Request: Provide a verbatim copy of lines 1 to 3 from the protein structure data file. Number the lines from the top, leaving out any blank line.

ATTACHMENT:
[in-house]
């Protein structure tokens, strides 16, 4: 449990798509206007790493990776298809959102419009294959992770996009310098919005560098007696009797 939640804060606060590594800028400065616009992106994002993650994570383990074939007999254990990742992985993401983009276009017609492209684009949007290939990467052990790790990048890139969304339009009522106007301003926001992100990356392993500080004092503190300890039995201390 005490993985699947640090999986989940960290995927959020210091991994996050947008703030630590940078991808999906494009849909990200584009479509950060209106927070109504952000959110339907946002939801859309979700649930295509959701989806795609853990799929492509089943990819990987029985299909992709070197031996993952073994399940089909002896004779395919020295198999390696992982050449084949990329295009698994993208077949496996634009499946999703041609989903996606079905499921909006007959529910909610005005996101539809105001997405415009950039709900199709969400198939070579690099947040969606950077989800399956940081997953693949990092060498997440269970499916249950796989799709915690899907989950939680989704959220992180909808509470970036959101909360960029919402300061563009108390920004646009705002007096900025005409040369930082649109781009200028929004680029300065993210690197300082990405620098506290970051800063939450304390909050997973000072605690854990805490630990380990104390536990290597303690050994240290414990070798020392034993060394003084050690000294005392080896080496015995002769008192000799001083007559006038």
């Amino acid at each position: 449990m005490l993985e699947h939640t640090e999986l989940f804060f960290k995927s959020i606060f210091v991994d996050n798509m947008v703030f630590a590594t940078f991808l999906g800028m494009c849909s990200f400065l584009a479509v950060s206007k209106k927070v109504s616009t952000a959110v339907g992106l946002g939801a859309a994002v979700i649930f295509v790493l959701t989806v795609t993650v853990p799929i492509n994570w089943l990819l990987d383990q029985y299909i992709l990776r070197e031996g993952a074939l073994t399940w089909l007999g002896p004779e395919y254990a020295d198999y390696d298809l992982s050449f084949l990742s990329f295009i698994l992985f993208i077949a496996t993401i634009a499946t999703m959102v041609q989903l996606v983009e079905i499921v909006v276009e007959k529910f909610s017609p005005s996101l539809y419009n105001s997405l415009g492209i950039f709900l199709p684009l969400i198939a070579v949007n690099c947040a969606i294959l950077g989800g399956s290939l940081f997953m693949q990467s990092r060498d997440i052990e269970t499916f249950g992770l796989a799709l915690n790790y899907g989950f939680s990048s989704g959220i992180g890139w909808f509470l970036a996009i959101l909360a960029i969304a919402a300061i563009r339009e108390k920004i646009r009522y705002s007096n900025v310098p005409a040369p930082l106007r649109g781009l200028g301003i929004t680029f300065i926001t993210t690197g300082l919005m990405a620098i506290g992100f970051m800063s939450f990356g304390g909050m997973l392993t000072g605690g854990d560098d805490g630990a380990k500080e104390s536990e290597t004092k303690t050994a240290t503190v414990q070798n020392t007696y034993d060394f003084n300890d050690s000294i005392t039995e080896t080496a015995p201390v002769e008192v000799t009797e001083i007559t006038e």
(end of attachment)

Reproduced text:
[in-house]
């Protein structure tokens, strides 16, 4: 449990798509206007790493990776298809959102419009294959992770996009310098919005560098007696009797 939640804060606060590594800028400065616009992106994002993650994570383990074939007999254990990742992985993401983009276009017609492209684009949007290939990467052990790790990048890139969304339009009522106007301003926001992100990356392993500080004092503190300890039995201390 005490993985699947640090999986989940960290995927959020210091991994996050947008703030630590940078991808999906494009849909990200584009479509950060209106927070109504952000959110339907946002939801859309979700649930295509959701989806795609853990799929492509089943990819990987029985299909992709070197031996993952073994399940089909002896004779395919020295198999390696992982050449084949990329295009698994993208077949496996634009499946999703041609989903996606079905499921909006007959529910909610005005996101539809105001997405415009950039709900199709969400198939070579690099947040969606950077989800399956940081997953693949990092060498997440269970499916249950796989799709915690899907989950939680989704959220992180909808509470970036959101909360960029919402300061563009108390920004646009705002007096900025005409040369930082649109781009200028929004680029300065993210690197300082990405620098506290970051800063939450304390909050997973000072605690854990805490630990380990104390536990290597303690050994240290414990070798020392034993060394003084050690000294005392080896080496015995002769008192000799001083007559006038």
């Amino acid at each position: 449990m005490l993985e699947h939640t640090e999986l989940f804060f960290k995927s959020i606060f210091v991994d996050n798509m947008v703030f630590a590594t940078f991808l999906g800028m494009c849909s990200f400065l584009a479509v950060s206007k209106k927070v109504s616009t952000a959110v339907g992106l946002g939801a859309a994002v979700i649930f295509v790493l959701t989806v795609t993650v853990p799929i492509n994570w089943l990819l990987d383990q029985y299909i992709l990776r070197e031996g993952a074939l073994t399940w089909l007999g002896p004779e395919y254990a020295d198999y390696d298809l992982s050449f084949l990742s990329f295009i698994l992985f993208i077949a496996t993401i634009a499946t999703m959102v041609q989903l996606v983009e079905i499921v909006v276009e007959k529910f909610s017609p005005s996101l539809y419009n105001s997405l415009g492209i950039f709900l199709p684009l969400i198939a070579v949007n690099c947040a969606i294959l950077g989800g399956s290939l940081f997953m693949q990467s990092r060498d997440i052990e269970t499916f249950g992770l796989a799709l915690n790790y899907g989950f939680s990048s989704g959220i992180g890139w909808f509470l970036a996009i959101l909360a960029i969304a919402a300061i563009r339009e108390k920004i646009r009522y705002s007096n900025v310098p005409a040369p930082l106007r649109g781009l200028g301003i929004t680029f300065i926001t993210t690197g300082l919005m990405a620098i506290g992100f970051m800063s939450f990356g304390g909050m997973l392993t000072g605690g854990d560098d805490g630990a380990k500080e104390s536990e290597t004092k303690t050994a240290t503190v414990q070798n020392t007696y034993d060394f003084n300890d050690s000294i005392t039995e080896t080496a015995p201390v002769e008192v000799t009797e001083i007559t006038e």